Every service that has been imported into Cortex is represented by a unique YAML file, which is automatically generated for you during the import flow. You can access a service’s YAML file at any time from a service's home page.
You have the ability to continue editing a service indefinitely, so you’re never locked into your initial import. There are two ways to edit your service: through the GitOps flow or through the Cortex UI.
You can edit a service directly through Cortex’s UI, which we recommend for those just getting started with Cortex — it’s easy to enter information, and you don’t have to think about tinkering with the YAML file.
Once you select a service from the catalog, you'll see Configure Service on its home page.
From this page, you can enter and modify all the high-level metadata about your service: name, description, tags, owners, dependencies, runbook links, oncall information, and dependencies. Any edits made here will be automatically reflected in the YAML file, so the editing process is seamless.
At any time, you can select Switch to cortex.yaml to directly edit a service through it's YAML file.
Directly editing the YAML is recommended after you've entered in all the essential metadata and are ready to move into API documentation and other advanced features.
This approach gives you the ability to change just about anything. You can view more about what's available through the Service Descriptor Docs, as well as the Reference section, which provides more detail about working with specific integrations to incorporate data into the YAML or catalog.
Every time you save changes, Cortex will automatically refresh the service for you. Plus, if you happen to make any missteps along the way, Cortex will supply error codes and suggestions for fixes.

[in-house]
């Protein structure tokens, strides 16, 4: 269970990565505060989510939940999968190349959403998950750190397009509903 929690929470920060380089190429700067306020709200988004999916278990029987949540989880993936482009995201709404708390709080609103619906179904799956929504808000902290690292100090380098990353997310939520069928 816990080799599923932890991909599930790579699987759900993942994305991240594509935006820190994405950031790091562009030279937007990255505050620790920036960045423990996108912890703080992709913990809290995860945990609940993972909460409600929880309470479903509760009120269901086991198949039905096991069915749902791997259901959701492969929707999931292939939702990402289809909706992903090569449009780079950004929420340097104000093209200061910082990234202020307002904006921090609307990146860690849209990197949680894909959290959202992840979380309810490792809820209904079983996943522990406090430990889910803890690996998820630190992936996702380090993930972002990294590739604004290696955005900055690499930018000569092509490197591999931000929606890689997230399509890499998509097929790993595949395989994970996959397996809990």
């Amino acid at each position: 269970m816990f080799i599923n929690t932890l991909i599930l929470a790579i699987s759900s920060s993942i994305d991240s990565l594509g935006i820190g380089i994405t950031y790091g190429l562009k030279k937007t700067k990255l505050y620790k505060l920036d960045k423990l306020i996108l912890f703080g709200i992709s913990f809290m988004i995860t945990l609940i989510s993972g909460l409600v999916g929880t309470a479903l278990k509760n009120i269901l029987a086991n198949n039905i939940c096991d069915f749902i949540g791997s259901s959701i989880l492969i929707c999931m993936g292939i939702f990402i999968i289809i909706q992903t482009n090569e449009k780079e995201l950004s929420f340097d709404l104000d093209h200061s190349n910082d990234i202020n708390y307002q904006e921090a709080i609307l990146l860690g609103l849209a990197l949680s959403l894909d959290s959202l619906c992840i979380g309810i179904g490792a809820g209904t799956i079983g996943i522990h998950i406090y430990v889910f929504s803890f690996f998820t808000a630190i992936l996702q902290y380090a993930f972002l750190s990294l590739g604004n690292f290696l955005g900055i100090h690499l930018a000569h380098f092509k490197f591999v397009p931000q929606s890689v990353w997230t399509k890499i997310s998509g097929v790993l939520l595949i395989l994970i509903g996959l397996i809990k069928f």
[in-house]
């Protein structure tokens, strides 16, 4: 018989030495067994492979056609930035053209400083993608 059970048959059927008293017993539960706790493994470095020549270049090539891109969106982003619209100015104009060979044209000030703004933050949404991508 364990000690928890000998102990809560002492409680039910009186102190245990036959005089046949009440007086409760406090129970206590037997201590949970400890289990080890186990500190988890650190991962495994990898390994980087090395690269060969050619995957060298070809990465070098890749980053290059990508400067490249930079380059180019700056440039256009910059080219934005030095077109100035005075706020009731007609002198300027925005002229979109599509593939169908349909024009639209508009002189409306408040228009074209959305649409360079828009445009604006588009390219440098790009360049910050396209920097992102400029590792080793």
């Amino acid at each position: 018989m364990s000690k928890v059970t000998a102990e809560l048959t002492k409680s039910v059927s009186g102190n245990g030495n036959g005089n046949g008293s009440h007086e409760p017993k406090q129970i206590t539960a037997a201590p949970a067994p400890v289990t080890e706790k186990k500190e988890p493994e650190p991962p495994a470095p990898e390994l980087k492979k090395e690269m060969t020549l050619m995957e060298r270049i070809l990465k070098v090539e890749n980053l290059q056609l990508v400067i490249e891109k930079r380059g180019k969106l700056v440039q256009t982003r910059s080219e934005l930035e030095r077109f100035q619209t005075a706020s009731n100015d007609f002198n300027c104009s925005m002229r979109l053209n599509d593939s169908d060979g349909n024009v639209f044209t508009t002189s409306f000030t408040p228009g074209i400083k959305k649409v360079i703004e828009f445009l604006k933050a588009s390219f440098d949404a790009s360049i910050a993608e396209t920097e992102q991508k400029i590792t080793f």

Cortex will also automatically re-evaluate scorecards every time a service is updated. If the edits you make impact your scorecard rules, you’ll see changes to your scores reflected within a few minutes. If you have Slack integrated, you’ll receive a notification from the Cortex Slack bot with detailed information about how the score changed.
To edit a service through GitOps, add the service's YAML file into your Git repository, and Cortex will automatically pull changes any time you push code to the master branch.
This approach is recommended for organizations who want their service information and documentation to live alongside their code. In this case, the YAML file also serves as version control, so you can easily see what changes have been made.
With a GitOps flow, you won’t need to make any edits in Cortex — that’ll be taken care of automatically. Because this is a more robust option, organizations typically adopt a GitOps model once they’re ready to roll out across their entire organization. You can find more information about what this flow looks like in our GitOps documentation.
Disabling the UI editor
In order to use the GitOps workflow, you have to disable the UI editor in Cortex, or the services won't sync properly. Edits made in the UI could override a Git version, or vice versa, making it hard to know which version is true.
To disable the UI editor, navigate to My Preferences, and then App Preferences on the left-hand side. You’ll see an option to toggle the UI Editor for services and resources.
Skip editing altogether
In many cases, you don’t need to edit a service to get information into Cortex — the platform can automatically pull it for you. Most integrations have a service registration section in our docs, like with Datadog, to walk you through the process of connecting a service in the catalog to information about it. This is functionally the same as editing a service, but saves you time and effort.
Using the discovery feature bypasses all edits to the YAML by pulling that info directly from the source. For example, if you’ve tagged your Datadog monitors and alerts in Cortex, the two will be mapped to each other, and Cortex will automatically display relevant information. We recommend using discovery whenever possible to enforce standardization and consistency in how integrations are used.
If you’d rather hardcode or override the discovery feature, you can use the service descriptors available in the documentation and edit the YAML accordingly.